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Ferrosols [FE]

[Pronounced Ferro-sols]


Concept

Soils with B2 horizons which are high in free iron oxide and lacking a strong texture-contrast between the A and B horizons.

map
Distribution of Ferrosols in Australia.
Soil Profile (View type example photo of Red Ferrosol).

Definition

Soils other than Vertosols, Hydrosols, and Calcarosols that:

  1. Have B2 horizons in which the major part has a free iron oxide content greater than 5% Fe in the fine earth fraction (<2 mm), and
  2. Do not have a clear or abrupt textural B horizon or a B2 horizon in which at least 0.3 m has vertic properties.

Comment

These soils are almost entirely formed on either mafic or ultramafic igneous rocks, their metamorphic equivalents, or alluvium derived therefrom. Although these soils do not occupy large areas in Australia, they are widely recognised and often intensively used because of their favourable physical properties. The most common forms have B2 horizons with a strong grade of pedality; such horizons typically have polyhedral compound peds up to 10-15 mm, usually with smooth and often shiny faces, which break down readily to primary peds about 5 mm or less in size. However forms also occur with a very fine granular structure which may appear massive in place. Horizons are usually high in clay and subplastic.

Suborders

The dominant colour class in the major part of the upper 0.5 m of the B2 horizon (or the major part of the entire B2 horizon if it is less than 0.5 m thick) is:

Great Groups

It is thought that the great group classes listed below will be appropriate for each colour suborder. Red and Brown are by far the most common colour classes. Of the great groups listed below, the Calcareous and Magnesic classes are relatively uncommon.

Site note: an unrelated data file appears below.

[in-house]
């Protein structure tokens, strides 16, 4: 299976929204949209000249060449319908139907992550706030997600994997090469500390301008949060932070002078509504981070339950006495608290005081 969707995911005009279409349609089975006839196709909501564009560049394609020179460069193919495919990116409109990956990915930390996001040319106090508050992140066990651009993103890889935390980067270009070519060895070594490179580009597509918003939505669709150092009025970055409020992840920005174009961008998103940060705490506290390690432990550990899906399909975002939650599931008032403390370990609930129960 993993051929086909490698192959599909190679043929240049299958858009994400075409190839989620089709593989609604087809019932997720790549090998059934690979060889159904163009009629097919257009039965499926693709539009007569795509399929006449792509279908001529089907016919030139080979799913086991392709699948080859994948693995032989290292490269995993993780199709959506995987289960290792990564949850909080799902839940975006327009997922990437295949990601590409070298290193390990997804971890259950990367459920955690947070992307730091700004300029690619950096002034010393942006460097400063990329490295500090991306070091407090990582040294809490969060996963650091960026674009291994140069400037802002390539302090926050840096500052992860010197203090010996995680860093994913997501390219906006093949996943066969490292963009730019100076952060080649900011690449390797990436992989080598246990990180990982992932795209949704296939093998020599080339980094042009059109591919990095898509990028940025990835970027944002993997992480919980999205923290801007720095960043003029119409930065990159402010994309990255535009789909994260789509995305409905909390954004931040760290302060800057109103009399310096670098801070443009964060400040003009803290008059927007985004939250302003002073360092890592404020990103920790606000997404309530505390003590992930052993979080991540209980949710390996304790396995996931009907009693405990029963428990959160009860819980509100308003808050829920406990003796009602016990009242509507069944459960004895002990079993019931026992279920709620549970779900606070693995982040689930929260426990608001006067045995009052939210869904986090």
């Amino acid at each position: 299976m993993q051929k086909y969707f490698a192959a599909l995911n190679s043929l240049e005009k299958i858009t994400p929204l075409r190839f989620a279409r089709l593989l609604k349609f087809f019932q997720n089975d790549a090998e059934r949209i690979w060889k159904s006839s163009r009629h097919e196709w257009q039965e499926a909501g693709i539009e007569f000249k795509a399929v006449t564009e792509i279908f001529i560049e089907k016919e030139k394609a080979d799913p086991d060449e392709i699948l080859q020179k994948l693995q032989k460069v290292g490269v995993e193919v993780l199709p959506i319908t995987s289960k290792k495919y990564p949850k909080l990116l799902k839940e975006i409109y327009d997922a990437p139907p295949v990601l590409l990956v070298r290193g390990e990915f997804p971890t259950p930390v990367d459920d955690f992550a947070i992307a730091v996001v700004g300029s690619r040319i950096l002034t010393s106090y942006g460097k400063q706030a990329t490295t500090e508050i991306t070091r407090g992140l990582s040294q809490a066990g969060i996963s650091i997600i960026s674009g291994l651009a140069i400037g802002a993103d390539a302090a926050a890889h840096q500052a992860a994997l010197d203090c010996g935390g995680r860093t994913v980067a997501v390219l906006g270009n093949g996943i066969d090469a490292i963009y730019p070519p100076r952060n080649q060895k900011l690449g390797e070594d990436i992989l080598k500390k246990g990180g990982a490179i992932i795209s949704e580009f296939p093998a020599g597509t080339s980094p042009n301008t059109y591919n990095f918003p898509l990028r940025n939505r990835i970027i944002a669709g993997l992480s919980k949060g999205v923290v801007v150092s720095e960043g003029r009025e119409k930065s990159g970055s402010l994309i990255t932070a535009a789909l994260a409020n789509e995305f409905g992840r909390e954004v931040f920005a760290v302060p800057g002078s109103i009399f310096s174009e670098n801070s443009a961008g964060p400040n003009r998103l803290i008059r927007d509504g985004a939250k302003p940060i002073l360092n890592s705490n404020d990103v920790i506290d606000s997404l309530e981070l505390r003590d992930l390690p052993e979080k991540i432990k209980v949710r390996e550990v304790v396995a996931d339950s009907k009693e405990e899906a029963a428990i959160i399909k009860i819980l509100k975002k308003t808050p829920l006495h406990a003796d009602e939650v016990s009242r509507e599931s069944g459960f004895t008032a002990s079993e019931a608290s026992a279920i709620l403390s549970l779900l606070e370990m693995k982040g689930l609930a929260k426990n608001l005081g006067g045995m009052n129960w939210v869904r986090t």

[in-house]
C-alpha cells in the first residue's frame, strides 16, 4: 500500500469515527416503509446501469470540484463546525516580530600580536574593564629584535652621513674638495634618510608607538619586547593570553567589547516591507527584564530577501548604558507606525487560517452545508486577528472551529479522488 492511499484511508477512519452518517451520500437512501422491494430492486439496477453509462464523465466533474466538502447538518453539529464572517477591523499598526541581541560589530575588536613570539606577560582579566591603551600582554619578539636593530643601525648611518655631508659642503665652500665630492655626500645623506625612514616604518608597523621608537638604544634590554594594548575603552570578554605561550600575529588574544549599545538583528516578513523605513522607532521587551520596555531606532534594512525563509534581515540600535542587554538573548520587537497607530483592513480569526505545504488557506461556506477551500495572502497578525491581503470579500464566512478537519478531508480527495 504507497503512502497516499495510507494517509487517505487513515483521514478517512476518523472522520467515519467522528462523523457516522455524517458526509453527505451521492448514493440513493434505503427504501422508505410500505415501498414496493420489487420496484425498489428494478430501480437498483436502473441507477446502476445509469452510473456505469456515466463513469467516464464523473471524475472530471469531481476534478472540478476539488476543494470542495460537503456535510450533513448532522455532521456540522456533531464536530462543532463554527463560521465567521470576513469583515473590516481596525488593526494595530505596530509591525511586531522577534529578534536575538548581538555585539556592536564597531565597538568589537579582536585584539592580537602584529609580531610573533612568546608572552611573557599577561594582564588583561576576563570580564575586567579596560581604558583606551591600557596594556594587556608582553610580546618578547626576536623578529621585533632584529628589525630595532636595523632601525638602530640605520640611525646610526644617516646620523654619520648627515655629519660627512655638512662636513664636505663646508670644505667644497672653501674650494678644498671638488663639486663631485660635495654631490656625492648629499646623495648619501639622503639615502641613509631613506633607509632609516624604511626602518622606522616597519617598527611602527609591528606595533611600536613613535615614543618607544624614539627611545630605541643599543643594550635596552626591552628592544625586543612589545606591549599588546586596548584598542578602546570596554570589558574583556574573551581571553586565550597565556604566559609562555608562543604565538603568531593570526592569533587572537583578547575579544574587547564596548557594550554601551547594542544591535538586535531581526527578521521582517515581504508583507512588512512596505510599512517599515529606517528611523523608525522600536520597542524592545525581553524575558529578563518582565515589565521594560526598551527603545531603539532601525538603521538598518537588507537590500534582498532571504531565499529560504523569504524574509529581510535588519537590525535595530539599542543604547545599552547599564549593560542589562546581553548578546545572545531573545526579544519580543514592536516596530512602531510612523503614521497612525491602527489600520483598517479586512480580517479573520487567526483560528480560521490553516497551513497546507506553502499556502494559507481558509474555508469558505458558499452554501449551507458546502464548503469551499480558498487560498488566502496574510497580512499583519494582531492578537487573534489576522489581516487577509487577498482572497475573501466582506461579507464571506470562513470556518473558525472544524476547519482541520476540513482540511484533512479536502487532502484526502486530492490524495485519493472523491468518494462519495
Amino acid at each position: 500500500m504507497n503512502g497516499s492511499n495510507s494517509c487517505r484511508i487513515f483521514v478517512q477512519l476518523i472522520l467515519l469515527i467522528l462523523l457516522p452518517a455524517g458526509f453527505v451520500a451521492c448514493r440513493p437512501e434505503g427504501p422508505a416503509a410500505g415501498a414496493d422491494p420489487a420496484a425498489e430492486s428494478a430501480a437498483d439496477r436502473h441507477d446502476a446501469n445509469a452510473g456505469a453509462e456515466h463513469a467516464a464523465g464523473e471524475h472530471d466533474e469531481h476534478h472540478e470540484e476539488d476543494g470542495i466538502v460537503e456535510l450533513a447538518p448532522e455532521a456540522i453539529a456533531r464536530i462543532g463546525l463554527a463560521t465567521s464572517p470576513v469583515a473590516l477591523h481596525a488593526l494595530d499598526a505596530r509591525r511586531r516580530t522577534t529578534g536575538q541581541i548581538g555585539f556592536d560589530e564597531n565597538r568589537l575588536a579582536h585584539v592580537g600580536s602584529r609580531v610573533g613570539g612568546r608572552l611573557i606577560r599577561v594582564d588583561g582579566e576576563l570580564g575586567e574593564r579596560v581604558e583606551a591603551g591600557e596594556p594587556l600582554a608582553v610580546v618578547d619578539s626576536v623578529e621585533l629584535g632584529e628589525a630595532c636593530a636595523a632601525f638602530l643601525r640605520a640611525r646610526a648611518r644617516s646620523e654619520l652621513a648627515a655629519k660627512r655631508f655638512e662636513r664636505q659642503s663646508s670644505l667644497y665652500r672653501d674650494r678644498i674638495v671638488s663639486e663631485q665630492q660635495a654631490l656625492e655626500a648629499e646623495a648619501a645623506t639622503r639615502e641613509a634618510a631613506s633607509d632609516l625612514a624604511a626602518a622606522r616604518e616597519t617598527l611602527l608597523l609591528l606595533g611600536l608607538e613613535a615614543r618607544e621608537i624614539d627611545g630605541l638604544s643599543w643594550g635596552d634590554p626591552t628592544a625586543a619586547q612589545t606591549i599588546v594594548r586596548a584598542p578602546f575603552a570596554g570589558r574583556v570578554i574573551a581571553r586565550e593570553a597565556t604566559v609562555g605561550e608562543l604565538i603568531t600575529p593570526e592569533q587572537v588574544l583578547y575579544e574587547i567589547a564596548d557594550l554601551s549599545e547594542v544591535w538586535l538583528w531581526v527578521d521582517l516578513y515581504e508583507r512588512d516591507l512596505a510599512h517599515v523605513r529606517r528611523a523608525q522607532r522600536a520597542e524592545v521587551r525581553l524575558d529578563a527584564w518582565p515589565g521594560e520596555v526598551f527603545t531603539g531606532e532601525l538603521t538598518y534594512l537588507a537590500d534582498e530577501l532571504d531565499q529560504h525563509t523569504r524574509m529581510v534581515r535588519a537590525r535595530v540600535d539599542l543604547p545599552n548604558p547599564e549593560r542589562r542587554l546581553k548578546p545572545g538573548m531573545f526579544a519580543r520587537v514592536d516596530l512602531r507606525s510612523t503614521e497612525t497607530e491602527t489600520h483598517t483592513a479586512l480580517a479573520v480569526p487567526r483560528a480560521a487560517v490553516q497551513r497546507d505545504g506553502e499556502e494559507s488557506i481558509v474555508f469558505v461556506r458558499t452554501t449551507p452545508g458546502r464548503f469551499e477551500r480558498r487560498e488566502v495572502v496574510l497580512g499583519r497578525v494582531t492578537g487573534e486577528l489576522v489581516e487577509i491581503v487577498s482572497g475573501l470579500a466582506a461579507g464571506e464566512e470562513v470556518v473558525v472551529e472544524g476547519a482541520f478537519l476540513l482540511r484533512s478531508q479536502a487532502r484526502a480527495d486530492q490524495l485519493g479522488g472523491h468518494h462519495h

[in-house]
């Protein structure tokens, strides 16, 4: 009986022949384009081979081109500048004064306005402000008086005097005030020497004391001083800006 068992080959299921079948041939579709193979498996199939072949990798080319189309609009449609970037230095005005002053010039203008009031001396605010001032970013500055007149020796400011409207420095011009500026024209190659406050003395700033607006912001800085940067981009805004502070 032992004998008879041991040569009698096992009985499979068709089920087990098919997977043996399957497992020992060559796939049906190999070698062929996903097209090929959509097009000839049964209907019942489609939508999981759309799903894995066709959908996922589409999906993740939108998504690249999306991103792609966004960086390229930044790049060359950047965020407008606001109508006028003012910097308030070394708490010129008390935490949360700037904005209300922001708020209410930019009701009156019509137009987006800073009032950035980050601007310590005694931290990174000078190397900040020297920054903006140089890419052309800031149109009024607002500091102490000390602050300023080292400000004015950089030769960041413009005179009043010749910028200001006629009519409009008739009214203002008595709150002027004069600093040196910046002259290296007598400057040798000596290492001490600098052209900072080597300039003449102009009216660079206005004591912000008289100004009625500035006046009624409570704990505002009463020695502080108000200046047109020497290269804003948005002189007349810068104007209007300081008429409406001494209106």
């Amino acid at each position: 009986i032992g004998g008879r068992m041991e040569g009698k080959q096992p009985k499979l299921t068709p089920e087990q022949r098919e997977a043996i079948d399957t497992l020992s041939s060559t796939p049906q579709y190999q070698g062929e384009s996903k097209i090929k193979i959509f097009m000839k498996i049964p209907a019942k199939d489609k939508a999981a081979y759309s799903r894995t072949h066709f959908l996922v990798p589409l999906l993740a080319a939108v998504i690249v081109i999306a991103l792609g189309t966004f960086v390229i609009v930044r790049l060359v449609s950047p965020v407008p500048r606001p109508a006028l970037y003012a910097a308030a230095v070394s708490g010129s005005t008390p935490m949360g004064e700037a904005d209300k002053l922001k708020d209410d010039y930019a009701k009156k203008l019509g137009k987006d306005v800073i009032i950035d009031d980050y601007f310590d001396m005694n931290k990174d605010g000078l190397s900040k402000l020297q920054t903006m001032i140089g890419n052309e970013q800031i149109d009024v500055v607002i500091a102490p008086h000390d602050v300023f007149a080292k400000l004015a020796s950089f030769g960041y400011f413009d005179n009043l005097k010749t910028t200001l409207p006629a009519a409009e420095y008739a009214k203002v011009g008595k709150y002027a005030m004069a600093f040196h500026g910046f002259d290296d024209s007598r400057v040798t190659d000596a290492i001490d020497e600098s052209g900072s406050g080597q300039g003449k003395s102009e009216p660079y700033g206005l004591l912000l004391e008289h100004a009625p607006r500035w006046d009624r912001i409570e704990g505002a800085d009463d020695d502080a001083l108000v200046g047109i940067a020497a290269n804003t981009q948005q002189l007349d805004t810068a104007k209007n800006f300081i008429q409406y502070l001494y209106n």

If a diagnostic feature in the key begins more than 1.5 m from the soil surface it may not have a significant impact on the performance of the soil. Refer to diagnostic features in the glossary for guidance on the use of such features in the classification.

Subgroups

It is thought that the following subgroups will cater for most situations, although obviously some will not be relevant for particular great groups.

If a diagnostic feature in the key begins more than 1.5 m from the soil surface it may not have a significant impact on the performance of the soil. Refer to diagnostic features in the glossary for guidance on the use of such features in the classification.

Comment

The Haplic subgroup is the most common in the Ferrosols classified to date, followed by Acidic, with the remaining subgroups fairly evenly distributed. All Haplic soils have been further examined, but apart from possibly using structure there seem to be few other differentiae that could be used for further subdivision.

Family Criteria

A1 horizon thickness plus the thickness of organic horizons (O2, P1 or P2) if present

Thin [A] : <0.1 m
Moderately thick [B] : 0.1 - <0.3 m
Thick [C] : 0.3 - 0.6 m
Very thick [D] : >0.6 m

Gravel of the surface and A1 horizon

Non-gravelly [E] : <2%
Slightly gravelly [F] : 2 - <10%
Gravelly [G] : 10 - <20%
Moderately gravelly [H] : 20 - 50%
Very gravelly [I] : >50%

A1 horizon texture or texture of organic horizons (O2, P1 or P2) if present

Peaty [J] : Dominated by organic materials
Sandy [K] : S-LS-CS (up to 10% clay)
Loamy [L] : SL-L (10-20% clay)
Clay loamy [M] : SCL-CL (20-35% clay)
Silty [N] : ZL-ZCL (25-35% clay and silt 25% or more)
Clayey [O] : LC - MC - HC (greater than 35% clay)

B horizon maximum texture1

Clay loamy [M] : SCL-CL (20-35% clay)
Silty [N] : ZL-ZCL (25-35% clay and silt 25% or more)
Clayey [O] : LC - MC - HC (greater than 35% clay)

Soil depth

Very shallow [T] : <0.25 m
Shallow [U] : 0.25 - <0.5 m
Moderately deep [V] : 0.5 - <1.0 m
Deep [W] : 1.0 - <1.5 m
Very deep [X] : 1.5 - 5 m
Giant [Y] : >5 m

Water repellence of surface soil

Non water repellent [NR] : Water absorbed in 10 seconds or less
Water repellent [WR] : Water takes more than 10 seconds and 2 Molar ethanol takes 10 seconds or less to be absorbed into soil
Strongly water repellent [SR] : 2 Molar ethanol takes more than 10 seconds to be absorbed into soil

1 This refers to the most clayey field texture category.

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